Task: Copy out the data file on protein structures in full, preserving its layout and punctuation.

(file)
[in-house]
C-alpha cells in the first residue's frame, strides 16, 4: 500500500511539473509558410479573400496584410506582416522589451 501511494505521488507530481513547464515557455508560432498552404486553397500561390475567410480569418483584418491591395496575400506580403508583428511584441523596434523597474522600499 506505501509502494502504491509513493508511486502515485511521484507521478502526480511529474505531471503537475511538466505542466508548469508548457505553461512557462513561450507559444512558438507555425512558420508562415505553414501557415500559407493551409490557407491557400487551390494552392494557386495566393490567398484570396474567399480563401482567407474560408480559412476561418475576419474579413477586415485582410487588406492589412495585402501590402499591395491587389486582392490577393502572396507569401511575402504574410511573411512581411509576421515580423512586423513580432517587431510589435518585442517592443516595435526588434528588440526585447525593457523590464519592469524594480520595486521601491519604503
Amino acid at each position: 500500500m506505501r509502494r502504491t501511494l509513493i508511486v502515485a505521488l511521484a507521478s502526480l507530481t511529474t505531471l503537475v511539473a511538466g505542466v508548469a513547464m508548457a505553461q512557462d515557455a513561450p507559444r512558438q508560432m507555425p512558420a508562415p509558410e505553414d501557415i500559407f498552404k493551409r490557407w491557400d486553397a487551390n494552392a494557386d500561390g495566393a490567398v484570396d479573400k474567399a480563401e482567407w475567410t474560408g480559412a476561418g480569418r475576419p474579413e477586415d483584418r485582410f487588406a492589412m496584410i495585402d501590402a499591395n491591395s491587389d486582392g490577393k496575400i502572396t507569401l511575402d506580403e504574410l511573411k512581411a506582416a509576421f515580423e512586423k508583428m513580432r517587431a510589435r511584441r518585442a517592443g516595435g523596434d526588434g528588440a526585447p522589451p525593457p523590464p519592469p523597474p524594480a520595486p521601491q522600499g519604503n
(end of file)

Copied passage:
[in-house]
C-alpha cells in the first residue's frame, strides 16, 4: 500500500511539473509558410479573400496584410506582416522589451 501511494505521488507530481513547464515557455508560432498552404486553397500561390475567410480569418483584418491591395496575400506580403508583428511584441523596434523597474522600499 506505501509502494502504491509513493508511486502515485511521484507521478502526480511529474505531471503537475511538466505542466508548469508548457505553461512557462513561450507559444512558438507555425512558420508562415505553414501557415500559407493551409490557407491557400487551390494552392494557386495566393490567398484570396474567399480563401482567407474560408480559412476561418475576419474579413477586415485582410487588406492589412495585402501590402499591395491587389486582392490577393502572396507569401511575402504574410511573411512581411509576421515580423512586423513580432517587431510589435518585442517592443516595435526588434528588440526585447525593457523590464519592469524594480520595486521601491519604503
Amino acid at each position: 500500500m506505501r509502494r502504491t501511494l509513493i508511486v502515485a505521488l511521484a507521478s502526480l507530481t511529474t505531471l503537475v511539473a511538466g505542466v508548469a513547464m508548457a505553461q512557462d515557455a513561450p507559444r512558438q508560432m507555425p512558420a508562415p509558410e505553414d501557415i500559407f498552404k493551409r490557407w491557400d486553397a487551390n494552392a494557386d500561390g495566393a490567398v484570396d479573400k474567399a480563401e482567407w475567410t474560408g480559412a476561418g480569418r475576419p474579413e477586415d483584418r485582410f487588406a492589412m496584410i495585402d501590402a499591395n491591395s491587389d486582392g490577393k496575400i502572396t507569401l511575402d506580403e504574410l511573411k512581411a506582416a509576421f515580423e512586423k508583428m513580432r517587431a510589435r511584441r518585442a517592443g516595435g523596434d526588434g528588440a526585447p522589451p525593457p523590464p519592469p523597474p524594480a520595486p521601491q522600499g519604503n